After Hitting Rarified Territory in Final Four Run, Tiger Women's Soccer Ready for Next Chapter
By Bill Alden
Last fall, the Princeton University women's soccer team rode a senior-laden squad to uncharted territory as it made an improbable run to the NCAA Final Four.
With 10 seniors departing from a team that broke a slew of program records on the way to a 19-3 record, the Tigers will be headed into unknown territory of a different kind this fall with just four starters returning and a bevy of new faces getting extensive action for the first time.
While the images of last season's dramatic success are still fresh in her mind, Princeton head coach Julie Shackford is excited about the upcoming season which kicks off this Friday with a rematch of the Final Four as Princeton plays UCLA in Miami.
"It is the two opposite ends of the coaching continuum," said Shackford with a laugh before a practice session last week.
"Last year still seems surreal. From a coaching standpoint, it was probably a once in a lifetime experience. I enjoyed it and learned so much about being on a great team and competing at that level. I think the good thing about this season is that there are so many players who can step up. It's exciting. Nothing is in place and everything is up for grabs."
With so many changes in the offing, Shackford acknowledges that this year's Tigers won't be as flashy as in the past.
"I don't think this team will go forward as much as last year," explained Shackford, who is entering her 11th season heading the Princeton program and has compiled a record of 117-52-10 in first decade on the job.
"We have to be a more disciplined group. We have to be patient. We'll have to pick our spots a little better. I think we can be better with the ball."
Senior co-captain Emily Behncke is looking forward to seeing how the team picks its spots. "The team is going to look a lot different in the field," said Behncke, a first-team All-Ivy selection the last two seasons.
"I think it is a really exciting time to be around, especially after last year. Our mantra is 'make it ours.' It is a different team, a different group and we're not going to focus on last year."
In Shackford's view, one thing that can't be too different from last year is Behncke's scoring punch. Moving to forward in 2004 from the midfield, Behncke put together a banner campaign, scoring 13 goals and five assists.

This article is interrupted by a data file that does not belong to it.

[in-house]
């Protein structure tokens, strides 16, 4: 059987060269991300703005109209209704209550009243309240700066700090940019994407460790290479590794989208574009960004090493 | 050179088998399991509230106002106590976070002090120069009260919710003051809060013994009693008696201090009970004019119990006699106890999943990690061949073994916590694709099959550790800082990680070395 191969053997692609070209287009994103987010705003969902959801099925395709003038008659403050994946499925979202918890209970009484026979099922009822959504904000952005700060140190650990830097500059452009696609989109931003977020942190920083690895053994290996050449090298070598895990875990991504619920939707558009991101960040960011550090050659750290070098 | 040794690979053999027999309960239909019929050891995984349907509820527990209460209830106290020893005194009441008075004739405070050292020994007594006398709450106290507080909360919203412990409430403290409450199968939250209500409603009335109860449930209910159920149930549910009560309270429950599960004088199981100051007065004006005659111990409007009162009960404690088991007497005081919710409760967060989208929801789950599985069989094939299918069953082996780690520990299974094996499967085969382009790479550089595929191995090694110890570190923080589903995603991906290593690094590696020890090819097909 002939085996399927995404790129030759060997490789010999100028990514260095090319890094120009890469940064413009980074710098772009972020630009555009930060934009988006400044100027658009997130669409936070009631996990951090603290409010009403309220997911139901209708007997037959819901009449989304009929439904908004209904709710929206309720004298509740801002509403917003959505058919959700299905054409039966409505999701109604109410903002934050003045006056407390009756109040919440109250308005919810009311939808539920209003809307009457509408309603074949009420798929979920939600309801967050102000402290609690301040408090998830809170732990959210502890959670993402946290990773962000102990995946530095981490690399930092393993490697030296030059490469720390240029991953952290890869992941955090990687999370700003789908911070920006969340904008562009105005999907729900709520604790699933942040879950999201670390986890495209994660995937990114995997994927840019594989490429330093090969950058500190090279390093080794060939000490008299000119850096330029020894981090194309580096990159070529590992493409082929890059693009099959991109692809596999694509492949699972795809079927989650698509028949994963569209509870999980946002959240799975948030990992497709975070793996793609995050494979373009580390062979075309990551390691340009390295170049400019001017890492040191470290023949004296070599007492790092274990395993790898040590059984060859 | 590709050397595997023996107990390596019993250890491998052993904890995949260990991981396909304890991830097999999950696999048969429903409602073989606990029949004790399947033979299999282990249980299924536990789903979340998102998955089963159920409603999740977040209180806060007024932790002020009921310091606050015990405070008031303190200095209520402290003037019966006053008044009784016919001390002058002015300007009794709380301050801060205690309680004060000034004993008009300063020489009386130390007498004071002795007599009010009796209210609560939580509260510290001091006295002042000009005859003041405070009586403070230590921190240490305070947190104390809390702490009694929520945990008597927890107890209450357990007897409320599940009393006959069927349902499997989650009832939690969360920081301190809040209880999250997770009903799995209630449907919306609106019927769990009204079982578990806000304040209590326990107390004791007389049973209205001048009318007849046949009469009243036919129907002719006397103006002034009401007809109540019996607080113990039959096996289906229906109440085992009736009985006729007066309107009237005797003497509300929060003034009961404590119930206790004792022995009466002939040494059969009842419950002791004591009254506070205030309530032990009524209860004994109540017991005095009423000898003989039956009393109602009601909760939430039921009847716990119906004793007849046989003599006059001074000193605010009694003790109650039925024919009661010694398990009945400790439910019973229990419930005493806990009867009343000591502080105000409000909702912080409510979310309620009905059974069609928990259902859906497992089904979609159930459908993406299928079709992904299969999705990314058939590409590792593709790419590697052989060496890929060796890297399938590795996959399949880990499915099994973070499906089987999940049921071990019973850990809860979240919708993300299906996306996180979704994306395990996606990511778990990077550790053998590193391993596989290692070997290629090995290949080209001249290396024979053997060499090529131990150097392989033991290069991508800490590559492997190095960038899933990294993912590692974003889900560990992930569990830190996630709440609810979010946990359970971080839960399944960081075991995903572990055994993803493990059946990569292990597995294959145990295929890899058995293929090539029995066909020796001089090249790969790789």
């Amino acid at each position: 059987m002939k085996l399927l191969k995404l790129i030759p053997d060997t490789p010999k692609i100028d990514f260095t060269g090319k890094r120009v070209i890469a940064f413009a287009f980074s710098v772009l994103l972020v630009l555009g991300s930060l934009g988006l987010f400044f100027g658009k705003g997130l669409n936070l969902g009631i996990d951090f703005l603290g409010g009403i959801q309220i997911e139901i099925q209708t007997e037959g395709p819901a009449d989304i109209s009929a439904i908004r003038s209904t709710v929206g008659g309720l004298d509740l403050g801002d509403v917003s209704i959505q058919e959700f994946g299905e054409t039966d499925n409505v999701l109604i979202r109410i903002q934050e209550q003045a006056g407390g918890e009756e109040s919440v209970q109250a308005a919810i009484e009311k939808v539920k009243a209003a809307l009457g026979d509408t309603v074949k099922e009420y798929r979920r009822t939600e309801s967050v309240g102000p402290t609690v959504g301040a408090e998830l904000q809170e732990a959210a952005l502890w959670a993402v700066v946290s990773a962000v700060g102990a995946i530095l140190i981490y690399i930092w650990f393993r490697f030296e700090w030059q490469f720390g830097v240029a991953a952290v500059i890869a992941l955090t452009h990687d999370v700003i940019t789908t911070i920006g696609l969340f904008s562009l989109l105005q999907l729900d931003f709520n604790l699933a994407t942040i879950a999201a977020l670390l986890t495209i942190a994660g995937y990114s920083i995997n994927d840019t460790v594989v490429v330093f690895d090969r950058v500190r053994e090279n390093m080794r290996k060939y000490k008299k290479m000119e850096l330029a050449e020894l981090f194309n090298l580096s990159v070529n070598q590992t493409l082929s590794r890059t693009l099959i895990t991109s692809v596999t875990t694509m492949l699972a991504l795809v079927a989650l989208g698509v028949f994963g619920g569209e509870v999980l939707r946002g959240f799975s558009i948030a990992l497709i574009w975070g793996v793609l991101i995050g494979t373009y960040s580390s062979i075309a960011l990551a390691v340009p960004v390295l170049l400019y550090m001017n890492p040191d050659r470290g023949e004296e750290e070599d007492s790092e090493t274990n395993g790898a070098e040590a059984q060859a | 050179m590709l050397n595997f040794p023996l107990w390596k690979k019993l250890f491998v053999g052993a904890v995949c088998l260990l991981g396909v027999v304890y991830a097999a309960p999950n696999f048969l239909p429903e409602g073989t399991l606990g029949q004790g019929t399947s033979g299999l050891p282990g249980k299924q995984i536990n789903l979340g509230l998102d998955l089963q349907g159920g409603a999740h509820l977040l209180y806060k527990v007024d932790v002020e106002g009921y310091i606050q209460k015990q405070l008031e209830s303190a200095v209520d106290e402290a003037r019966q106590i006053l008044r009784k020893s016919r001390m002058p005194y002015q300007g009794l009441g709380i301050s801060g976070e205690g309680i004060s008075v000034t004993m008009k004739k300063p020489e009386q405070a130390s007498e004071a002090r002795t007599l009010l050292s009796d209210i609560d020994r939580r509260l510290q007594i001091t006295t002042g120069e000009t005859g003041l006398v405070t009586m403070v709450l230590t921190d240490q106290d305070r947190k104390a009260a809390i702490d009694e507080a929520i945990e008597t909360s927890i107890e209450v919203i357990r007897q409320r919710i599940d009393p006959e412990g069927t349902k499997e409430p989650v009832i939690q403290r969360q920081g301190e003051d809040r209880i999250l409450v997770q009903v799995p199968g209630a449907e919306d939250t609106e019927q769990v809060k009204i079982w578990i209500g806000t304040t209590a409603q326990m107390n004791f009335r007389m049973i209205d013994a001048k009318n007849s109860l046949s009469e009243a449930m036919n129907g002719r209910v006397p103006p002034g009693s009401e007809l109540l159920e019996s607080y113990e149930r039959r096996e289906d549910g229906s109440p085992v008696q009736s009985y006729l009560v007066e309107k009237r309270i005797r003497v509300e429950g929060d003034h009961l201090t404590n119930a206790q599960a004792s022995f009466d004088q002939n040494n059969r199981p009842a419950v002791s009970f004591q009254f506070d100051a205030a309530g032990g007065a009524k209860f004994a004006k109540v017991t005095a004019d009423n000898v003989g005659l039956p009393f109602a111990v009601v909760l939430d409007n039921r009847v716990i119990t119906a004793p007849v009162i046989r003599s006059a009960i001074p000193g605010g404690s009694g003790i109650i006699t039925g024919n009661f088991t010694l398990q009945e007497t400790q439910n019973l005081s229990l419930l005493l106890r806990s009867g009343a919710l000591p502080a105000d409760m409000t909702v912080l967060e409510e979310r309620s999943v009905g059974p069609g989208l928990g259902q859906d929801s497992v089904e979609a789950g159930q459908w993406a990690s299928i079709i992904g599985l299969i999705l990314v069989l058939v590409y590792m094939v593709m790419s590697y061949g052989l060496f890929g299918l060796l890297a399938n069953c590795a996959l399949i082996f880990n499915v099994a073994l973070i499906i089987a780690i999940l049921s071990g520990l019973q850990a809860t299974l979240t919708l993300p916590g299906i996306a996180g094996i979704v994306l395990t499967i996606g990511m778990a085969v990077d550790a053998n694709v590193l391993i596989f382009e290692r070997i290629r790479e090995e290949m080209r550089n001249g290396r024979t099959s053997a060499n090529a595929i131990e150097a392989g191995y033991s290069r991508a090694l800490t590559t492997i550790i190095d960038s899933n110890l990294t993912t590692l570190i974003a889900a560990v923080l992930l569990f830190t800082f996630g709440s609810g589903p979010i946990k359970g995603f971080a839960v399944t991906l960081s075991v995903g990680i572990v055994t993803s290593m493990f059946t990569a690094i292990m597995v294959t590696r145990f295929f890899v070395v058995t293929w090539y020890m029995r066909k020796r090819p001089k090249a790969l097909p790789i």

"Obviously Em has to lead the team in terms of producing," asserted Shackford, who may utilize a 4-5-1 formation this season with Behncke as the only forward. "There is a lot of pressure on her, she has to score." Behncke will get plenty of help from dazzling sophomore midfielder Diana Matheson, who earned All-American recognition after scoring seven goals and seven assists in her debut campaign.
"I think we are going to have to rely on Diana to score more goals for us," said Shackford, who won't have the services of co-captain Matheson for the Tigers' first two games because she is currently playing with the Canadian national team.
"We might play with three people in the center of the midfield so Diana has less to do defensively and can get more involved in the attack."
Shackford is also looking for senior midfielder-forward Maura Gallagher (four goals and four assists in 2004) to share the scoring load. In the midfield, Shackford is counting on senior Maija Garnaas and freshman Jen Om to be key contributors.
Princeton's back line will be spearheaded by senior Romy Trigg-Smith, a first-team All-Ivy player last year, whose leadership will be even more crucial in the wake of junior Christina Costantino being lost for the season due to an ACL injury.
"Romy is definitely anchoring the back," said Shackford of the heady and athletic native of Kailua, Hawaii. "She will be doing a lot of the work this year."
As for the goalkeeper situation, Princeton may be utilizing the rotation of seniors Madeleine Jackson and Emily Vogelzang that it went with last season.
"I think the goalkeepers will have to pick up the slack," said Shackford, who gave Vogelzang 11 starts last year and Jackson 10. "At the end of the day, the goalkeepers didn't have to do a ton of stuff last year. In some ways that can be harder as they have to be perfect when they do get a chance."
The Tigers will get the chance to learn a lot when they face UCLA, the team that ended Princeton's magical run when it won the Final Four clash 2-0.
"They are very strong and very athletic," said Shackford, whose club will play at the University of Miami on September 4 before its home opener against Loyola Marymount on September 8.
"It'll be their third game and they had one of the top three recruiting classes in the nation. I think it will put us in position where we can see our weaknesses and that is a positive thing. To be faced with those kind of teams will only help us."
While Shackford would love to topple UCLA, the game should serve as a valuable learning experience in any event.
"I've talked to the kids about not getting tied up in results," added Shackford, who has led Princeton to four Ivy League crowns and six NCAA appearances in her tenure. "We want to to focus on getting prepared to be in a position to win the league."
Despite all the question marks, Shackford believes her squad will once again be in the Ivy title chase.
"It's tough to know what the identity of the team is going to be," said Shackford. "We have a lot of talent; it's just piecing it all together. It's going to be fun. My expectation is that we will still be competitive. As always, the league is our first goal."
If the pieces come together, Princeton should find itself in the familiar territory of the NCAA tournament come November.